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The Importance of Bones in Your Pet’s Diet


Story at-a-glance
  • Dogs and cats need the minerals provided by animal bones as part of a healthy, balanced diet.
  • The primary nutrients provided by bones are calcium and phosphorus. Both the total dietary amount and the ratios of these two minerals are important considerations when feeding your cat or dog.
  • All AAFCO-approved commercial pet food formulas contain bone meal in some form – typically steamed bone meal in the case of the most inexpensive, popular formulas. When supplementing a homemade pet diet, either human grade bone meal made in a USDA plant or MCHA (microcrystalline hydroxyapatite) is the best choice.
  • Your dog can benefit from both edible raw bones (from poultry) and recreational raw bones, which are the big marrow-filled bones of large animals.

By Dr. Becker

In order to be optimally healthy, your pet’s body requires nutrients — specifically calcium and phosphorus — provided by bones derived primarily from beef, pork, lamb, chicken and turkey.

Nutritional Components of Bone

In order to understand the nutrition bones provide to pets, it’s first necessary to nail down exactly what we’re talking about when it comes to bones.

Raw bones contain marrow.

However, marrow isn’t bone.

It’s comprised primarily of fat and blood components, which are high quality nutrients – just not nutrients provided by the bone itself.

There is also cartilage attached to raw bones.

Cartilage also isn’t bone.

It is connective tissue composed of about 50 percent collagen and mucopolysaccharides (chains of glucose molecules combined with mucous).

Collagen is fibrous connective tissue that is poorly digested by pets.

According to Miller’s Anatomy Of The Dog, 2nd Editioni:

"Bone is about one third organic and two thirds inorganic material. The inorganic matrix of bone has a microcrystalline structure composed principally of calcium phosphate."

So bone is composed primarily of calcium phosphate. Calcium and phosphorus ratios and total amounts in a pet’s diet are important. This is especially true for large breed puppies with unique nutritional requirements (0.8 percent calcium and 0.67 percent phosphorus is considered the ideal ratio for these pups).

The ideal total amount of calcium in dog food is 1.0 to 1.8 percent of the dry weight of the food. Many inexpensive, poor quality dog foods contain higher amounts of calcium – sometimes twice the recommended percentage. This is because large quantities of ground bone wind up in meat, poultry and fish meal pet food ingredients. Any pet food with "meat and bone meal" at or near the top of the ingredient list probably has an excessive amount of calcium, which can be detrimental for growing animals.

Bone Found in Commercial Pet Food

According to PetfoodIndustry.com, there are several forms of bone available, including:

  • Whole, fresh or frozen bones
  • Fresh bone meal or "green" bone meal
  • Bone meal or "raw" bone meal
  • Steamed bone meal
  • Bone meal ash or calcinated bone meal

Steamed bone meal is the type of bone used most often as an ingredient in mass-marketed commercial pet food. It’s made from bones that are pressure-cooked to remove tissue and fat, then dried and ground. It ends up as a grayish granule or powder.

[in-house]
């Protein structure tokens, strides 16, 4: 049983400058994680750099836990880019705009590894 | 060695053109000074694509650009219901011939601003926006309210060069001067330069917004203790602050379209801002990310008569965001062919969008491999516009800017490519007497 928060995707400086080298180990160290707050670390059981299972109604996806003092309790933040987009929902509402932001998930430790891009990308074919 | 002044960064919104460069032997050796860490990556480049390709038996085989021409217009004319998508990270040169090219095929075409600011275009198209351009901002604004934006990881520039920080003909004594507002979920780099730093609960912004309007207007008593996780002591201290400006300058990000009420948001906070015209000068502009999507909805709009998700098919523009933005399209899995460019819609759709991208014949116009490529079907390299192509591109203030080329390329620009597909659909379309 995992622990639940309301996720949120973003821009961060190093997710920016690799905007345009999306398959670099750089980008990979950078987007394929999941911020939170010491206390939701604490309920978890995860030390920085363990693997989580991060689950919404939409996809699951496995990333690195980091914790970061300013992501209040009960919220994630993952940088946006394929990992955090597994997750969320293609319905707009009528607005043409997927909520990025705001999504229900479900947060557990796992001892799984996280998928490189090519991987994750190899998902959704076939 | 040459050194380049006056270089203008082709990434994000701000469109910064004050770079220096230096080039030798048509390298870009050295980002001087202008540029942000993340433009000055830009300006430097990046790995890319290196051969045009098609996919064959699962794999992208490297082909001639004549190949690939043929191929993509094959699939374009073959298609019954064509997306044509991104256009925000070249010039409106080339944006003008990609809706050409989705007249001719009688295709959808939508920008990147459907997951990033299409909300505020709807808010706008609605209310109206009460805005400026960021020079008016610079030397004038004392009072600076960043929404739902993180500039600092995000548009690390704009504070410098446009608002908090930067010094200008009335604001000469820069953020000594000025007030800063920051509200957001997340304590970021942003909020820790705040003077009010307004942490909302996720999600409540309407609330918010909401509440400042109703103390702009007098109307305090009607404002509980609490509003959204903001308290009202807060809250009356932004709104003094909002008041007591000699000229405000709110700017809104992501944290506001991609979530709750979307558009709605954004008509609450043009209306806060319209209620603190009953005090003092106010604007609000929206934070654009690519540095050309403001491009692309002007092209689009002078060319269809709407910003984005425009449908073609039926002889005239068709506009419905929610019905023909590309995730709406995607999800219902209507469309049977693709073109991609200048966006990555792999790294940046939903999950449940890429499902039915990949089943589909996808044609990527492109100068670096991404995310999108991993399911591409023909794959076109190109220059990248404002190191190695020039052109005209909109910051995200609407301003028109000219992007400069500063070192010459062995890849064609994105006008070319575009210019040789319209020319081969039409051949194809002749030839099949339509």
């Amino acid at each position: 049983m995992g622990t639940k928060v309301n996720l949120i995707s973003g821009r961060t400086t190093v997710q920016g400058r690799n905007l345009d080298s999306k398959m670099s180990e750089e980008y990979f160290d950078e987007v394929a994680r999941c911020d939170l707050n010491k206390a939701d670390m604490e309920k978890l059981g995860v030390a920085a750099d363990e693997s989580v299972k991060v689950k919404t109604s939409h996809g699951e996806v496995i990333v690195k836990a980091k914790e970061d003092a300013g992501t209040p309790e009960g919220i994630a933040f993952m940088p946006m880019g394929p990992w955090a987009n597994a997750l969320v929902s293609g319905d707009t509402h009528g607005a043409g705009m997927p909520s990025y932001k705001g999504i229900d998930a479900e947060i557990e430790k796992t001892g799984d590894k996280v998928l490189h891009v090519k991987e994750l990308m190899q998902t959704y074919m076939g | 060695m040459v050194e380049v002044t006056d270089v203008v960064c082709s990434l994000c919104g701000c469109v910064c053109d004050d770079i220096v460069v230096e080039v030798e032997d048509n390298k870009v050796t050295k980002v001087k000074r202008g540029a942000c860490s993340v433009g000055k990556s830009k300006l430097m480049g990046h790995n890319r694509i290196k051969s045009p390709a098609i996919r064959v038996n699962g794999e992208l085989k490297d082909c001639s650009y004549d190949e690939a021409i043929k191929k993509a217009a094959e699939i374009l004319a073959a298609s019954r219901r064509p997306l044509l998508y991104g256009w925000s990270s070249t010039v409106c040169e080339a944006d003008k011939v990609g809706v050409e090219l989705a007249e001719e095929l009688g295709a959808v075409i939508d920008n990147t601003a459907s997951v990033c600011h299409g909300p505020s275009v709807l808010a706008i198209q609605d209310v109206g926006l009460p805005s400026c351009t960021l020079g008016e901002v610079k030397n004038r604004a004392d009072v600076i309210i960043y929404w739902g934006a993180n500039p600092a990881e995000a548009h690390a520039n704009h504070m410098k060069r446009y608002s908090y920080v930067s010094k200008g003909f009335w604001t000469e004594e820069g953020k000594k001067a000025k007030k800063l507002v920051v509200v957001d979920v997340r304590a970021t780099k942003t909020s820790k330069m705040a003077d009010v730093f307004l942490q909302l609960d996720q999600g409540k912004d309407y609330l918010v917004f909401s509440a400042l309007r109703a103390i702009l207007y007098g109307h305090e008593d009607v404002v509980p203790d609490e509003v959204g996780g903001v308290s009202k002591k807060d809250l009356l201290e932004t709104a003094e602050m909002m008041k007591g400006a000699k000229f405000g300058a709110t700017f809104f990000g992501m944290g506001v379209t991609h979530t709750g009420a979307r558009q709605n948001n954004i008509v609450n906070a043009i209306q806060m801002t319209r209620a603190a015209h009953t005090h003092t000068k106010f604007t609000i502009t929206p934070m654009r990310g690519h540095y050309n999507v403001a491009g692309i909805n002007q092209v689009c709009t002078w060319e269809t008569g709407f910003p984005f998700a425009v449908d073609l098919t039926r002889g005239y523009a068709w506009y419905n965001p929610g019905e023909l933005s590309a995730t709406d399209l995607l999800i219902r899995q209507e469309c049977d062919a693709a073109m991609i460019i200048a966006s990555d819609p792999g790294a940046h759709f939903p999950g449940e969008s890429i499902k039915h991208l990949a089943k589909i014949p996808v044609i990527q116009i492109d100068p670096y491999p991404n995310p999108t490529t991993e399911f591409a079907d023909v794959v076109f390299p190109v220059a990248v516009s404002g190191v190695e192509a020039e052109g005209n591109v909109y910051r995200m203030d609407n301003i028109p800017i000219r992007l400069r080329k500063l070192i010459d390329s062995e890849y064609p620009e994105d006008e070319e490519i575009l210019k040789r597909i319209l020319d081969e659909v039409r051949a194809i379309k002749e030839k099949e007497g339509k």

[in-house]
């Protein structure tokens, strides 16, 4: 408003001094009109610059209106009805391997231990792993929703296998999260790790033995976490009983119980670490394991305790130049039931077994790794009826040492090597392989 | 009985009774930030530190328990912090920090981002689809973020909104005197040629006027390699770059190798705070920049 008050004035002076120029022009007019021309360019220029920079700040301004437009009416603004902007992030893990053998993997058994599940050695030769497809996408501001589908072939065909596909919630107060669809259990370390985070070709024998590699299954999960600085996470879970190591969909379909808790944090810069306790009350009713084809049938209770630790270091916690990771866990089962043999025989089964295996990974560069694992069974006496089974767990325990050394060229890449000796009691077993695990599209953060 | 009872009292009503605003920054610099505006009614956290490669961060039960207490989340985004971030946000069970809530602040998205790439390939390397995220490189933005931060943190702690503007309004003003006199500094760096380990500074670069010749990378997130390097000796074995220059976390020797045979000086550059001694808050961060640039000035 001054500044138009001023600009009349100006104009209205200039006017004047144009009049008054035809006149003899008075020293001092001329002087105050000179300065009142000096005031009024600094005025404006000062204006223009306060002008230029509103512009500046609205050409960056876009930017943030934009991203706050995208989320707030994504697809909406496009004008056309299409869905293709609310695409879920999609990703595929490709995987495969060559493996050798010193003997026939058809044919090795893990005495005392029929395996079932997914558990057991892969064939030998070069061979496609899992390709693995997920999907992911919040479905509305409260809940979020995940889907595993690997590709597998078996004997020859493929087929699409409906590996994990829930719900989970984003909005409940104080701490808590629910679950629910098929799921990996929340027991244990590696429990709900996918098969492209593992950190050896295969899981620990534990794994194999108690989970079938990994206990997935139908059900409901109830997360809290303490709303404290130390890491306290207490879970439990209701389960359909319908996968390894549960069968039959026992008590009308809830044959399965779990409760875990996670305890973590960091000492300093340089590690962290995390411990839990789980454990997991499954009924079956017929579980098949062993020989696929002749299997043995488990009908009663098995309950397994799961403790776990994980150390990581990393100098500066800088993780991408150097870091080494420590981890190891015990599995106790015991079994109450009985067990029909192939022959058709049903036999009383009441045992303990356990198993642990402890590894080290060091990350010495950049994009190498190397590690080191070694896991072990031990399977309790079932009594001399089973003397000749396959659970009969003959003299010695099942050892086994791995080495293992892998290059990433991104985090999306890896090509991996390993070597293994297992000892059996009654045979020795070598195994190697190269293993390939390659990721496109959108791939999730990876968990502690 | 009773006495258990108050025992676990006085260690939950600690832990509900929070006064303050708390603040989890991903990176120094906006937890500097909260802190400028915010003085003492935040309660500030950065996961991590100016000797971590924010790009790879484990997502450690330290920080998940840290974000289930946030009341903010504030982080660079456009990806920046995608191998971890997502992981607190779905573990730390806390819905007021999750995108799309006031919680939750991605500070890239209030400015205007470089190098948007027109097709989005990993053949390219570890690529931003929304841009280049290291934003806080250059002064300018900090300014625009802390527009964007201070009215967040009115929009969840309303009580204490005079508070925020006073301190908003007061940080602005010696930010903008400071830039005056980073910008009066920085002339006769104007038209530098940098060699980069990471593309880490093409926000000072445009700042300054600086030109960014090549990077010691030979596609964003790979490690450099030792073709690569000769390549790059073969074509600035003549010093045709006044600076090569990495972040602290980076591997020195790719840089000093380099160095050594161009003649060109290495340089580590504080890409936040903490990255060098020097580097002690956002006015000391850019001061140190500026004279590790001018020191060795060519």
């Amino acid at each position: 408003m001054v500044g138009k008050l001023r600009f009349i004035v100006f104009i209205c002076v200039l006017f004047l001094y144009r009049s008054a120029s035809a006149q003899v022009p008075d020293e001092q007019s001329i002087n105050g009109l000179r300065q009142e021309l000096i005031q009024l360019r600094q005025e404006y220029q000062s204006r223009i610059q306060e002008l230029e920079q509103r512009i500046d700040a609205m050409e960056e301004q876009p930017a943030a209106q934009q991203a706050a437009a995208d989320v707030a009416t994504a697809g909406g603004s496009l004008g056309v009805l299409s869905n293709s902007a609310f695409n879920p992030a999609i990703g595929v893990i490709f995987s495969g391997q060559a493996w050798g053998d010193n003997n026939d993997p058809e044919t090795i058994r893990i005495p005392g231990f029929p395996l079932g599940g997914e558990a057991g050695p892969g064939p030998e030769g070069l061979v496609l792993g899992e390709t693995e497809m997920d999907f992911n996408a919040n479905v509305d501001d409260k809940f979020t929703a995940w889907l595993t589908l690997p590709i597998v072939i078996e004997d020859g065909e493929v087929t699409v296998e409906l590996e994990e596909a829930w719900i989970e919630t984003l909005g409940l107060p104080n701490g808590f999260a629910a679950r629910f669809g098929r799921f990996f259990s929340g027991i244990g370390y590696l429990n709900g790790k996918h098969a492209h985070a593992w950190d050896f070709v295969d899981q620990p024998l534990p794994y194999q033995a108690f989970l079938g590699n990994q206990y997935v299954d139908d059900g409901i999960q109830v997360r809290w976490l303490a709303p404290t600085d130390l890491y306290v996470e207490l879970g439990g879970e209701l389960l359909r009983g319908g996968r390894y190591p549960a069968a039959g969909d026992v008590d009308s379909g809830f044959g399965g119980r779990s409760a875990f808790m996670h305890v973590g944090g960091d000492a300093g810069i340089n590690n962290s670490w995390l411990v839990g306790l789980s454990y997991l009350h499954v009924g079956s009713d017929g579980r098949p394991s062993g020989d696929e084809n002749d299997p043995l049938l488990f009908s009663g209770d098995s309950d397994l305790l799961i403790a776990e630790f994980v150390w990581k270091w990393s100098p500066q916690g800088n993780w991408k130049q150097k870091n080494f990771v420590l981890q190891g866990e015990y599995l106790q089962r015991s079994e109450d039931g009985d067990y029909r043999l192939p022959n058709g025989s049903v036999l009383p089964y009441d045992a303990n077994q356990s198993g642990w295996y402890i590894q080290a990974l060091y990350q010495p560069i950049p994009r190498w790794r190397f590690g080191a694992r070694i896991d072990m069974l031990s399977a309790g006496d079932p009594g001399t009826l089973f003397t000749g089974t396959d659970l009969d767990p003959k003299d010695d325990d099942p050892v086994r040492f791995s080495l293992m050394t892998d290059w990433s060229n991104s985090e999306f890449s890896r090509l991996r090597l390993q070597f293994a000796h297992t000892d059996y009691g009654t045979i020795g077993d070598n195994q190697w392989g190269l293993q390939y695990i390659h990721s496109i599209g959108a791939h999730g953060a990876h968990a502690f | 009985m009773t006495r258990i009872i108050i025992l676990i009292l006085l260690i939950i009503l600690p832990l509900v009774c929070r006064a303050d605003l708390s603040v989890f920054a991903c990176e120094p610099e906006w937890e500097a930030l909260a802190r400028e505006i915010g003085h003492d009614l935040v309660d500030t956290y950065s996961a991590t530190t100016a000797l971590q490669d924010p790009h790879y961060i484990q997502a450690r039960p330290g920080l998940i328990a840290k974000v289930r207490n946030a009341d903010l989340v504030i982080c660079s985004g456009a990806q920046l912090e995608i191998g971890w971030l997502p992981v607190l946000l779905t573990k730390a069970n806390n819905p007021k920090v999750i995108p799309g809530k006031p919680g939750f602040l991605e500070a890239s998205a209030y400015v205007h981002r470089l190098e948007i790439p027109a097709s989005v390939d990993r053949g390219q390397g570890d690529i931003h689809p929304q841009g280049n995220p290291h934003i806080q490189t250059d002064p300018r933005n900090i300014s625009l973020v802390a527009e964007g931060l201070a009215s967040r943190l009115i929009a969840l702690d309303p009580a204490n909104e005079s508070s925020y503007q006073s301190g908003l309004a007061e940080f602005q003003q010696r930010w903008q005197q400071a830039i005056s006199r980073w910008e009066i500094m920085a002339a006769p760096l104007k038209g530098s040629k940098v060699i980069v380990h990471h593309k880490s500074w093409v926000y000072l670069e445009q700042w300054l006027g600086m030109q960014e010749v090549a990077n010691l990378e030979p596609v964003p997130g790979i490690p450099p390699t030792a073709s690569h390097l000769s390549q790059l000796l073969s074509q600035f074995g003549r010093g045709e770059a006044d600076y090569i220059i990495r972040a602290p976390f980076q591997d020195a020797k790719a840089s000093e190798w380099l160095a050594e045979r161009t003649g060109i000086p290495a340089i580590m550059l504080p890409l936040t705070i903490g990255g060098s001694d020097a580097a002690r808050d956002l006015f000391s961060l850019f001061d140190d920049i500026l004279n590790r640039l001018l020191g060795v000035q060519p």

Manufacturers of steamed bone meal provide a guaranteed analysis for minimum calcium and phosphorus, minimum crude protein and maximum moisture.

According to PetfoodIndustry.com, much of the bone meal sold to U.S. pet food manufacturers is imported, typically from China, Pakistan or Thailand. It may or may not exceed safe maximum limits for lead or other heavy metals. This is a question you’ll want to ask the pet food company whose products you purchase.

Supplementing Bone in Homemade Pet Meals

If you feed your pet boneless meats, you’ll need to add a bone replacement for proper calcium and phosphorus balance.

I recommend healthfully sourced bone meal or microcrystalline hydroxyapatite (MCHA). Bone meal is cooked bone that has been ground down to a powdery substance. It provides the same minerals as whole, raw bone, minus the fat and protein.

You want to use human edible bone meal made in a USDA plant. Most of these companies offer independent heavy metal analyses demonstrating their product is safe. Never feed bone meal sold by fertilizer or garden supply stores.

MCHA is freeze-dried bone, usually from New Zealand. It’s the highest quality bone replacement because it is uncooked (the bone is freeze dried raw) and livestock feeding standards in NZ are superior to those in the U.S.

Bone meal products vary greatly in the amount of calcium and phosphorus they contain. Make sure to read labels carefully and add bone meal based on the recipe and the pet you’re feeding. Dogs and cats have different requirements for these minerals.

Feeding Raw Bones to Dogs

There are two types of raw bones you can feed your pet as part of a healthy raw diet.

  • Edible bones are the hollow, non weight-bearing bones of birds (typically chicken wings and chicken and turkey necks). They are soft, pliable, don’t contain marrow, and can be easily crushed in a meat grinder.

    These bones provide calcium, phosphorus and trace minerals to a raw food diet. (When you feed meals containing edible bones, you should not supplement with bone meal.)

  • Recreational bones are the big beef or bison femur or hip bones filled with marrow. They don’t supply much nutrition (because they should be gnawed on only, not chewed up and swallowed), but they do provide great mental stimulation and oral health benefits.

    When your dog chews on a raw recreational bone, especially a meaty one with cartilage and soft tissue still attached, his teeth get the equivalent of a good brushing and flossing. This helps to break down tartar and reduces the risk of gum disease.

That being said, keep in mind there is some basic information you should know about or discuss with your proactive vet prior to offering recreational bones:

  • Dogs that are aggressive chewers can chip or fracture their teeth on raw bones (my veterinary dentist says uneducated pet owners offering raw bones with no background information have funded most of his brand new building through expensive dental repairs).
  • Marrow is fatty; it can add lots of calories to your pet’s daily caloric intake and should be avoided if your pet has pancreatitis.
  • Marrow can cause an impressive bout of diarrhea if consumed by dogs with ‘sensitive stomachs.’ My recommendation is to scoop out the marrow (I call these ‘low fat raw bones’) until your pet’s GI tract has adapted to the higher fat treat. Or permanently offer bones with no marrow if your pet is battling a weight problem or needs a low fat diet.
  • Raw bones are usually sold frozen. When they thaw and your pet chews on them, they become a goopy delicacy that can leave ‘bone prints’ of grease, a little blood and small bits of meat around your house until your dog has completely cleaned them up. Many people offer bones outside, in crates, or on a surface that can be mopped afterwards. Don’t offer raw bones on white carpet!